Archive for April, 2015

April 30, 2015
Perspectives on the OpenID Connect Certification Launch

OpenID Certified logoMany of you were involved in the launch of the OpenID Foundation’s certification program for OpenID Connect Implementations. I believe that OpenID Certification is an important milestone on the road to widely-available interoperable digital identity. It increases the likelihood that OpenID Connect implementations by different parties will “just work” together.

A fair question is “why do we need certification when we already have interop testing?”. Indeed, as many of you know, I was highly involved in organizing five rounds of interop testing for OpenID Connect implementations while the specs were being developed. By all measures, these interop tests were highly effective, with participation by 20 different implementations, 195 members of the interop testing list, and over 1000 messages exchanged among interop participants. Importantly, things learned during interop testing were fed back into the specs, making them simpler, easier to understand, and better aligned with what developers actually need for their use cases. After improving the specs based on the interop, we’d iterate and hold another interop round. Why not stop there?

As I see it, certification adds to the value already provided by interop testing by establishing a set of minimum criteria that certified implementations have been demonstrated meet. In an interop test, by design, you can test the parts of the specs that you want and ignore the rest. Whereas certification raises the bar by defining a set of conformance profiles that certified implementations have been demonstrated to meet. That provides value to implementers by providing assurances that if their code sticks to using features covered by the conformance tests and uses certified implementations, their implementations will seamlessly work together.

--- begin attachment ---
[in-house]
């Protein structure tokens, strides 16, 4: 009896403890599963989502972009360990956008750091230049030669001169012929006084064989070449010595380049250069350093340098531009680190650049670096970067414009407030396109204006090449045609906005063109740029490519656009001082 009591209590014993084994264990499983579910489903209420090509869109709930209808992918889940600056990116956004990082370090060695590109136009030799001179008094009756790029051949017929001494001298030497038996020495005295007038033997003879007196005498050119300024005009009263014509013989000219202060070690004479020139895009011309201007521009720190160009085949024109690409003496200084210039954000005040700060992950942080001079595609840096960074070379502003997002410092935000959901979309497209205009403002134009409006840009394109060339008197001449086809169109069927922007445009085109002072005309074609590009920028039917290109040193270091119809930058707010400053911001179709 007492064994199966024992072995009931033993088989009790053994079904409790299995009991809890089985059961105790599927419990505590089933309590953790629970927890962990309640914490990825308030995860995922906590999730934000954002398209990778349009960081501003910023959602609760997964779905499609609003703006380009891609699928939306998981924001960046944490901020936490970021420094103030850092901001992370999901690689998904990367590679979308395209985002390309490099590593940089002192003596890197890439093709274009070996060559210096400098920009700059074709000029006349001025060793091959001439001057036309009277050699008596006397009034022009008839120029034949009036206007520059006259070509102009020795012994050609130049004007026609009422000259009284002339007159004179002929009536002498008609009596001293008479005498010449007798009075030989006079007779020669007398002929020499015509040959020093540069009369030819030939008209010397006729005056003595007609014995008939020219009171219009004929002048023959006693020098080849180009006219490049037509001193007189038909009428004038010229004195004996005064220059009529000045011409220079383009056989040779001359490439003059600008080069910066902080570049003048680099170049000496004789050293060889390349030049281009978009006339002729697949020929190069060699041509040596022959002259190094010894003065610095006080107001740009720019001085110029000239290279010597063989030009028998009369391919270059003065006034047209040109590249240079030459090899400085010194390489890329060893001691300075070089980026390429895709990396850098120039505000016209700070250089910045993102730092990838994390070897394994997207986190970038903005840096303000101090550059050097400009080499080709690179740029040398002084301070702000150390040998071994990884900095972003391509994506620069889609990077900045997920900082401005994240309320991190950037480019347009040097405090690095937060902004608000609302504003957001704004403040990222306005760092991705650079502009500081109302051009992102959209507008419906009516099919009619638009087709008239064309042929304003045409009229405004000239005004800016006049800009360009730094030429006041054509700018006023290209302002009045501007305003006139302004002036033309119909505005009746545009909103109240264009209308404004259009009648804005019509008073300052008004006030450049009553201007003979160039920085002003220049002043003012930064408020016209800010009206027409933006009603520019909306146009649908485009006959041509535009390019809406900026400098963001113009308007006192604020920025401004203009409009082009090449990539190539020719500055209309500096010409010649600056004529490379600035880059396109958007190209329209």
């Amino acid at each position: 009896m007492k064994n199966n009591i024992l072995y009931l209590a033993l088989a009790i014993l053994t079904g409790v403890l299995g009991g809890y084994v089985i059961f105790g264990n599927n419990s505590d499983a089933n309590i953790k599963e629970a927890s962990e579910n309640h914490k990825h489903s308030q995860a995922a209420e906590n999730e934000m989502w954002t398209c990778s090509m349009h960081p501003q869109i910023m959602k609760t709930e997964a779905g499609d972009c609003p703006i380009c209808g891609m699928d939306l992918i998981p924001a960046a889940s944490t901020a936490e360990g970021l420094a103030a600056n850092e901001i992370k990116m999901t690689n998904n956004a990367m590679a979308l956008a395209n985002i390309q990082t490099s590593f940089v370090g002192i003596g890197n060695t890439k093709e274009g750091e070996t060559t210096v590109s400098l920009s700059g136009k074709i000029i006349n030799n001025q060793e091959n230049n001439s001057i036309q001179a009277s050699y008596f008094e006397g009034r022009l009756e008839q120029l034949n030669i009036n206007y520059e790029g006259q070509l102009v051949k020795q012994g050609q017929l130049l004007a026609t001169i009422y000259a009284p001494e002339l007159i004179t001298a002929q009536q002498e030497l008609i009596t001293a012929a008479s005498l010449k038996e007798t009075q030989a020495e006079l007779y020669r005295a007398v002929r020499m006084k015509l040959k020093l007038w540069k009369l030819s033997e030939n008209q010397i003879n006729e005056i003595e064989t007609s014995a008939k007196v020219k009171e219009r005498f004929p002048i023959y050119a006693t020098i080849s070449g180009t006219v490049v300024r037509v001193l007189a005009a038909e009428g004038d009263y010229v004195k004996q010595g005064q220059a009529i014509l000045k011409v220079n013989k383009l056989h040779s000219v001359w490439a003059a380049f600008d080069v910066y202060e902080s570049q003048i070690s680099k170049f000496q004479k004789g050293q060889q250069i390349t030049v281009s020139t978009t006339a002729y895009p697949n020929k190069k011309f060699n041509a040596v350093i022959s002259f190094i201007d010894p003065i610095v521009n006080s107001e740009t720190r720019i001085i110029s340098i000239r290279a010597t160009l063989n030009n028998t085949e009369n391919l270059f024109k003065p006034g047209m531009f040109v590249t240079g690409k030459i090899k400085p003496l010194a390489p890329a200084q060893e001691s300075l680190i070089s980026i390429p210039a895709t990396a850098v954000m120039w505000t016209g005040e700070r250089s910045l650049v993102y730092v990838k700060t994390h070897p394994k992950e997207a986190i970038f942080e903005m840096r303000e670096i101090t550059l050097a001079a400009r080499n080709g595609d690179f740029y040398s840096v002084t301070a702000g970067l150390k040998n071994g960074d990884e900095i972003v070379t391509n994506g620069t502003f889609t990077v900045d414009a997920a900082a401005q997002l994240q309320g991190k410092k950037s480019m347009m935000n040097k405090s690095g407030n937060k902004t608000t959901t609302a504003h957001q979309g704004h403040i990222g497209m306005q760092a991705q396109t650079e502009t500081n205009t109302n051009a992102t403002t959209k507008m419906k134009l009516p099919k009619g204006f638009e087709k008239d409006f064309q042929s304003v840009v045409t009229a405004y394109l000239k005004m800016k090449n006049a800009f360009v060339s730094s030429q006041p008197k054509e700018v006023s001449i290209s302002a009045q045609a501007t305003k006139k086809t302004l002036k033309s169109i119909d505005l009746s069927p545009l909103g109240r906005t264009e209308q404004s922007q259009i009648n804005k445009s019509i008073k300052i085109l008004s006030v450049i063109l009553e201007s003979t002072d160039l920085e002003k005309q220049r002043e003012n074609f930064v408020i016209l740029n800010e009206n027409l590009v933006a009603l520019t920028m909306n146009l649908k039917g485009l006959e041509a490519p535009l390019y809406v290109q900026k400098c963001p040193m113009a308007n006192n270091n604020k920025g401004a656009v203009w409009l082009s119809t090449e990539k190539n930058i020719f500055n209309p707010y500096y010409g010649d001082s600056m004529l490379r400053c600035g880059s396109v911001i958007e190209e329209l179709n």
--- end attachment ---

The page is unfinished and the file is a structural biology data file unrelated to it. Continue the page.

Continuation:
The OpenID Foundation opted for self-certification, in which the party seeking certification does the testing, rather than third-party certification, in which a third party is paid to test the submitter’s implementation. Self-certification is simpler, quicker, and less expensive than third-party certification. Yet the results are nonetheless trustworthy, both because the testing logs are made available for public scrutiny as part of the certification application, and because the organization puts its reputation on the line by making a public declaration that its implementation conforms to the profile being certified to.

A successful certification program doesn’t just happen. At least a man-year of work went into creating the conformance profiles, designing and implementing the conformance testing software, testing and refining the tests, testing implementations and fixing bugs found, creating the legal framework enabling self-certification, and putting it all in place. The OpenID Connect Working Group conceived of a vision for a simple but comprehensive self-certification program, created six detailed conformance profiles based on the requirements in the specs, and quickly addressed issues as participants had questions and identified problems during early conformance testing. Roland Hedberg did heroes’ work creating the conformance testing software and responding quickly as issues were found. Don Thibeau shared the vision for “keeping simple things simple” and extended that mantra we employed when designing OpenID Connect to the legal and procedural frameworks enabling self-certification. And many thanks to the engineers from Google, ForgeRock, Ping Identity, NRI, PayPal, and Microsoft who rolled up their sleeves and tested both their code and the tests, improving both along the way. You’ve all made a lasting contribution to digital identity!